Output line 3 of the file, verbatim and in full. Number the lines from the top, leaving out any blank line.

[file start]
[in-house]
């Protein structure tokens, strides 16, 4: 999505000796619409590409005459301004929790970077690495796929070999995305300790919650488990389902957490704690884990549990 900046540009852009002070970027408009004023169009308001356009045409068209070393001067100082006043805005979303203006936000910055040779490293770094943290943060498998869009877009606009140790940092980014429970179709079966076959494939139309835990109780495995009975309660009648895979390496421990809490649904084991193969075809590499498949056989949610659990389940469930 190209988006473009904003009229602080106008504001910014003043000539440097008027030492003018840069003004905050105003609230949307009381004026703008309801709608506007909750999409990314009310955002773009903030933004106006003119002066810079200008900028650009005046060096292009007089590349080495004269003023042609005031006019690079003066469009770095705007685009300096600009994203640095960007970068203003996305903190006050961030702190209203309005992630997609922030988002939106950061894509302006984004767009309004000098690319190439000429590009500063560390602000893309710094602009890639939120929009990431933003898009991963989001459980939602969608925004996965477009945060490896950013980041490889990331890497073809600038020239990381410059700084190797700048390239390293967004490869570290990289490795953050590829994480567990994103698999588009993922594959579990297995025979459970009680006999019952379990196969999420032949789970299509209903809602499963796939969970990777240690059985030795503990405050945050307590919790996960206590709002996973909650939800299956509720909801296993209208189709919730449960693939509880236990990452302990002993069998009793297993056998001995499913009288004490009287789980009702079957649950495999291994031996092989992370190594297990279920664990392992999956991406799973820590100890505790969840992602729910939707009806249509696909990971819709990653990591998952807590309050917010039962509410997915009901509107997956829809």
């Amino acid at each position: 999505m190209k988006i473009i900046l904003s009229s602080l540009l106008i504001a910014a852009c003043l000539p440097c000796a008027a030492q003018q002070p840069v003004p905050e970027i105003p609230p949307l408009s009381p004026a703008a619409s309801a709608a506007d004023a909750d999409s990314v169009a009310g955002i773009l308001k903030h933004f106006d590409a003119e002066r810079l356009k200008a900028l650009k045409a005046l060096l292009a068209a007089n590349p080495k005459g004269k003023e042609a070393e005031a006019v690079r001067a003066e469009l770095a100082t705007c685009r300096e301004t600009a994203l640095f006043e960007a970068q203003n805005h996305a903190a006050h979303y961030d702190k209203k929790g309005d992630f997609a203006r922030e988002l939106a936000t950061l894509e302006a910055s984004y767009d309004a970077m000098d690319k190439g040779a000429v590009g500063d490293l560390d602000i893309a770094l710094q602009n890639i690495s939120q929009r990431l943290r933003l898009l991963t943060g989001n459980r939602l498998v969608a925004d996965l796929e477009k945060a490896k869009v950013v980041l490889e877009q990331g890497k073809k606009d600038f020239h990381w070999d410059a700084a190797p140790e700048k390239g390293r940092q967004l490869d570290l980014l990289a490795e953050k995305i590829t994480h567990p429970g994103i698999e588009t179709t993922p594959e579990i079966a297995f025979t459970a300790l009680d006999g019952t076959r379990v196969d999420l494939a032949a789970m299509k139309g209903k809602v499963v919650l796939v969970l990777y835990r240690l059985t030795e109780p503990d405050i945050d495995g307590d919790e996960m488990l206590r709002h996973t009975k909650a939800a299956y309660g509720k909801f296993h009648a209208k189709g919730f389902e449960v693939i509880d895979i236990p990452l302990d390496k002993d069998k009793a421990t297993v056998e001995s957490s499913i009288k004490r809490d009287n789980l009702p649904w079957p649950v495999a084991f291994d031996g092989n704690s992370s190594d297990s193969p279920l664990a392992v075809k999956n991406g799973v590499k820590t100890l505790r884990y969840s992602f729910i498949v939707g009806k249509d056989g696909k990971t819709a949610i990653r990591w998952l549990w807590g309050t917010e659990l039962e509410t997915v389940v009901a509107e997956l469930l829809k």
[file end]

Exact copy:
């Amino acid at each position: 999505m190209k988006i473009i900046l904003s009229s602080l540009l106008i504001a910014a852009c003043l000539p440097c000796a008027a030492q003018q002070p840069v003004p905050e970027i105003p609230p949307l408009s009381p004026a703008a619409s309801a709608a506007d004023a909750d999409s990314v169009a009310g955002i773009l308001k903030h933004f106006d590409a003119e002066r810079l356009k200008a900028l650009k045409a005046l060096l292009a068209a007089n590349p080495k005459g004269k003023e042609a070393e005031a006019v690079r001067a003066e469009l770095a100082t705007c685009r300096e301004t600009a994203l640095f006043e960007a970068q203003n805005h996305a903190a006050h979303y961030d702190k209203k929790g309005d992630f997609a203006r922030e988002l939106a936000t950061l894509e302006a910055s984004y767009d309004a970077m000098d690319k190439g040779a000429v590009g500063d490293l560390d602000i893309a770094l710094q602009n890639i690495s939120q929009r990431l943290r933003l898009l991963t943060g989001n459980r939602l498998v969608a925004d996965l796929e477009k945060a490896k869009v950013v980041l490889e877009q990331g890497k073809k606009d600038f020239h990381w070999d410059a700084a190797p140790e700048k390239g390293r940092q967004l490869d570290l980014l990289a490795e953050k995305i590829t994480h567990p429970g994103i698999e588009t179709t993922p594959e579990i079966a297995f025979t459970a300790l009680d006999g019952t076959r379990v196969d999420l494939a032949a789970m299509k139309g209903k809602v499963v919650l796939v969970l990777y835990r240690l059985t030795e109780p503990d405050i945050d495995g307590d919790e996960m488990l206590r709002h996973t009975k909650a939800a299956y309660g509720k909801f296993h009648a209208k189709g919730f389902e449960v693939i509880d895979i236990p990452l302990d390496k002993d069998k009793a421990t297993v056998e001995s957490s499913i009288k004490r809490d009287n789980l009702p649904w079957p649950v495999a084991f291994d031996g092989n704690s992370s190594d297990s193969p279920l664990a392992v075809k999956n991406g799973v590499k820590t100890l505790r884990y969840s992602f729910i498949v939707g009806k249509d056989g696909k990971t819709a949610i990653r990591w998952l549990w807590g309050t917010e659990l039962e509410t997915v389940v009901a509107e997956l469930l829809k």